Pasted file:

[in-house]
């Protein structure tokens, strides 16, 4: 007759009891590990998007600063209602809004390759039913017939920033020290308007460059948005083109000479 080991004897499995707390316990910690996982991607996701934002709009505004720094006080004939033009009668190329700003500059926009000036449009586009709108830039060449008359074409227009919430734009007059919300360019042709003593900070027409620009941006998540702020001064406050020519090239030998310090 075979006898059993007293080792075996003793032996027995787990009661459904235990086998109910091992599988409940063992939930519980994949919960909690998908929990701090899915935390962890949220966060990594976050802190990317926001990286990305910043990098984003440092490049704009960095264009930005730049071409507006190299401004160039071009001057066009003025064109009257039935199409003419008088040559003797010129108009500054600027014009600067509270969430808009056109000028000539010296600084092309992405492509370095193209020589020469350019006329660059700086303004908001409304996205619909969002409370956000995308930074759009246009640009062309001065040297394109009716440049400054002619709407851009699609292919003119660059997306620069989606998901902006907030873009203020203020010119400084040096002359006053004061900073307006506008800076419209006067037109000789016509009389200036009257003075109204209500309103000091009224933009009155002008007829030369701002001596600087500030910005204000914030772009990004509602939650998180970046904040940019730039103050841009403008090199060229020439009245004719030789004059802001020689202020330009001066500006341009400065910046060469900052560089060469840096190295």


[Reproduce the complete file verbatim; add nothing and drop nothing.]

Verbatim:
[in-house]
């Protein structure tokens, strides 16, 4: 007759009891590990998007600063209602809004390759039913017939920033020290308007460059948005083109000479 080991004897499995707390316990910690996982991607996701934002709009505004720094006080004939033009009668190329700003500059926009000036449009586009709108830039060449008359074409227009919430734009007059919300360019042709003593900070027409620009941006998540702020001064406050020519090239030998310090 075979006898059993007293080792075996003793032996027995787990009661459904235990086998109910091992599988409940063992939930519980994949919960909690998908929990701090899915935390962890949220966060990594976050802190990317926001990286990305910043990098984003440092490049704009960095264009930005730049071409507006190299401004160039071009001057066009003025064109009257039935199409003419008088040559003797010129108009500054600027014009600067509270969430808009056109000028000539010296600084092309992405492509370095193209020589020469350019006329660059700086303004908001409304996205619909969002409370956000995308930074759009246009640009062309001065040297394109009716440049400054002619709407851009699609292919003119660059997306620069989606998901902006907030873009203020203020010119400084040096002359006053004061900073307006506008800076419209006067037109000789016509009389200036009257003075109204209500309103000091009224933009009155002008007829030369701002001596600087500030910005204000914030772009990004509602939650998180970046904040940019730039103050841009403008090199060229020439009245004719030789004059802001020689202020330009001066500006341009400065910046060469900052560089060469840096190295």